Treasury’s appetite could limit 2024 yield correction


Concerns have arisen within the market regarding potential limitations on the scope of yield correction across the spectrum of Treasury bills ranging from 91 days to 364 days, amid the significant domestic financing requirements of government in 2024.

The projected deficit of GH¢61.9billion is set to be covered through a blend of foreign and domestic sources, with a substantial reliance on net domestic financing estimated at GH¢61.4billion and constituting 99.3 percent of the total financing for 2024.

Cumulatively, as of November 20, 2023, the Treasury has issued GH¢128.93billion on the money market, surpassing the GH¢119.77billion target. Investors tendered GH¢133.07billion during this period. Notably, GH¢22.95billion of the total issuances represented net issuance (new debts), aimed at supporting the 2023 budget due to government’s inability to access international capital markets.

In assessing the fiscal trajectory’s impact for 2024, GCB Capital highlighted that the substantial Treasury appetite could potentially dampen the prospects for yield correction.

“The fiscal path in 2024 will result in a larger overall budget deficit compared to the anticipated outturn for 2023, with a substantial funding obligation of GH¢61.88billion primarily sourced from the domestic market. Hence, it appears that the Treasury will sustain its robust funding appetite at the front end of the LCY curve in 2024, possibly limiting the potential for yield correction,” it said.

The ongoing cycle of yield correction occurs against the backdrop of declining inflation rates, a stable monetary policy rate, and implementation of new pricing directives by the Treasury. The gradual reduction in uncertainties sets the stage for a correction of nominal yields in the forthcoming weeks, barring unforeseen shocks to the macro-fiscal outlook.

Market sentiments indicate that nominal yields may have peaked within the range of 29.97 percent to 33.70 percent along the T-bill curve. Furthermore, there is anticipation for a yield correction – especially with adjustments in the T-bill auction process whereby the Treasury, through Primary Dealers (PDs), now offers price guidance before the auctions open. GCL expressed: “We anticipate a more pronounced correction in yields once inflation falls below 30 percent, thereby restoring positive real returns on money market instruments”.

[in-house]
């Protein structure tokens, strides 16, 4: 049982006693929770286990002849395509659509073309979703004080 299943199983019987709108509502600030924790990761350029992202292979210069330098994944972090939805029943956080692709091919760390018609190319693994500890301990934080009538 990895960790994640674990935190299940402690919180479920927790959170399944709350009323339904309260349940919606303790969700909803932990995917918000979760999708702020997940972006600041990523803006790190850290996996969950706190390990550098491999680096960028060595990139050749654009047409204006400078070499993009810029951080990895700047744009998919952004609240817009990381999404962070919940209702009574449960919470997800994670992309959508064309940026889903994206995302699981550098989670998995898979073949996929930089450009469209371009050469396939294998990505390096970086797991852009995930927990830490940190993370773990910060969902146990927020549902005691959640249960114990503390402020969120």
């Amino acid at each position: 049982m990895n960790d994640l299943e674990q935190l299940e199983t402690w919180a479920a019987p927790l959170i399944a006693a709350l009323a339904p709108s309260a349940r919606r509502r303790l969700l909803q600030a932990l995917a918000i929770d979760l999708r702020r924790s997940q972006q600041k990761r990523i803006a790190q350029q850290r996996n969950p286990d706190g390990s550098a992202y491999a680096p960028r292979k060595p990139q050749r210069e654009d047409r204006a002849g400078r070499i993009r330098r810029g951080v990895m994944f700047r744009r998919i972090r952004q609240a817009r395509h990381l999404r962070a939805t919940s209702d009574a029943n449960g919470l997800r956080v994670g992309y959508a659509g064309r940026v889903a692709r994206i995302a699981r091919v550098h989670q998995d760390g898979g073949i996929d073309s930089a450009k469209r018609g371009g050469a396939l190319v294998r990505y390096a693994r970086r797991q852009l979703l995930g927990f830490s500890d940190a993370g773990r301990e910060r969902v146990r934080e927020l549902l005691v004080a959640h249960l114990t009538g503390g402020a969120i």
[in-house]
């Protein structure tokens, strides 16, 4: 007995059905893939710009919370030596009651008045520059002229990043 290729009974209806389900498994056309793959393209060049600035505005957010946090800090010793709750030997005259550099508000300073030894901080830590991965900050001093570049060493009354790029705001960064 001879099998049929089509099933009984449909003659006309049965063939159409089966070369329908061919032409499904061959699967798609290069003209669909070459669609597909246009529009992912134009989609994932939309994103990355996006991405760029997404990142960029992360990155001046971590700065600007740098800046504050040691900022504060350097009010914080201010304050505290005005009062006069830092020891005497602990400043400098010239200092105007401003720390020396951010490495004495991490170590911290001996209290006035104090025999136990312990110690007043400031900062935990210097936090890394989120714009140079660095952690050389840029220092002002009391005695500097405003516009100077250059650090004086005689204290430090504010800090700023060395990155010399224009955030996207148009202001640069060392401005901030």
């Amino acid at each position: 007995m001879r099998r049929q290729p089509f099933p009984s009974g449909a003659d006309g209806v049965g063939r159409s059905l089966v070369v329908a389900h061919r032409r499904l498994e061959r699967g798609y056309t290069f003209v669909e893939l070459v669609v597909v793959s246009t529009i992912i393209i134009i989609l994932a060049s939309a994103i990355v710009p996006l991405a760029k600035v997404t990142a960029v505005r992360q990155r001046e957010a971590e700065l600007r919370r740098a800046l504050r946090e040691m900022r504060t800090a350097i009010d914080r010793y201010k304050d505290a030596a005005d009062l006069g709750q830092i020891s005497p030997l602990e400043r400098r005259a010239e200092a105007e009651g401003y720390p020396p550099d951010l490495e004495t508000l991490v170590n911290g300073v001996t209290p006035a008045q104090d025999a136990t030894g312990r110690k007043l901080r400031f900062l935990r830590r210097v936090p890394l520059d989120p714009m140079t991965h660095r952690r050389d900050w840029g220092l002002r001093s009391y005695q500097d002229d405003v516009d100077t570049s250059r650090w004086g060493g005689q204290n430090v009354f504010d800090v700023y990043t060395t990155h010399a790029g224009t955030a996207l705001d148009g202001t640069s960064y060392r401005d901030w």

The front-loaded fiscal adjustments within the IMF programme, coupled with a stringent monetary policy stance and favourable base effects, have contributed significantly to an 18.9 percent drop in year-to-date headline inflation – reaching a 15-month low of 35.2 percent in October 2023. Despite persistent FX pressures, expectations lean toward an even sharper decline in headline inflation during the remaining months of 2023; primarily due to favourable base effects potentially closing around 25 percent by year-end, provided other factors remain constant.

During last week’s auction of 91-day to 364-day bills, total demand amounted to GH¢3.75billion (-6.45 percent w/w); surpassing the auction target by 14.8 percent. The Treasury accepted nearly all submitted bids, covering both the auction target and the maturity obligation due on November 20, 2023 by 1.15x and 1.60x respectively. The benchmark 91-day yield decreased by 10bps to 29.74 percent, continuing a declining trend from the previous week. However, the 182 and 364-day yields remained relatively stable at 31.88 percent and 33.45 percent respectively.

In addressing concerns about fiscal measures and financing operations, Mr. Ashiagbor highlighted the potential implications of high domestic financing needs on market rates and inflation during an interview with B&FT at the 2024 Budget review.

He expressed concern about the challenges in lowering rates if government borrows a substantial amount like GH¢61.4billion, considering prevailing inflation levels. However, he remained optimistic – emphasising prudent management and meeting set targets as key factors that could eventually lead to rate reductions.

Mr. Ashiagbor acknowledged the validity of concerns, but pointed out the positive impact of projected inflation trends in recent months as a potential mitigating factor; stressing the importance of a focused revenue mobilisation agenda aimed at reducing the necessity for extensive borrowing.

The Country Senior Partner emphasised the necessity for a long-term approach to economic recovery, cautioning that 2024 will continue to present challenges. He underscored the importance of implementing corrective measures while recognising that immediate solutions might not be forthcoming.

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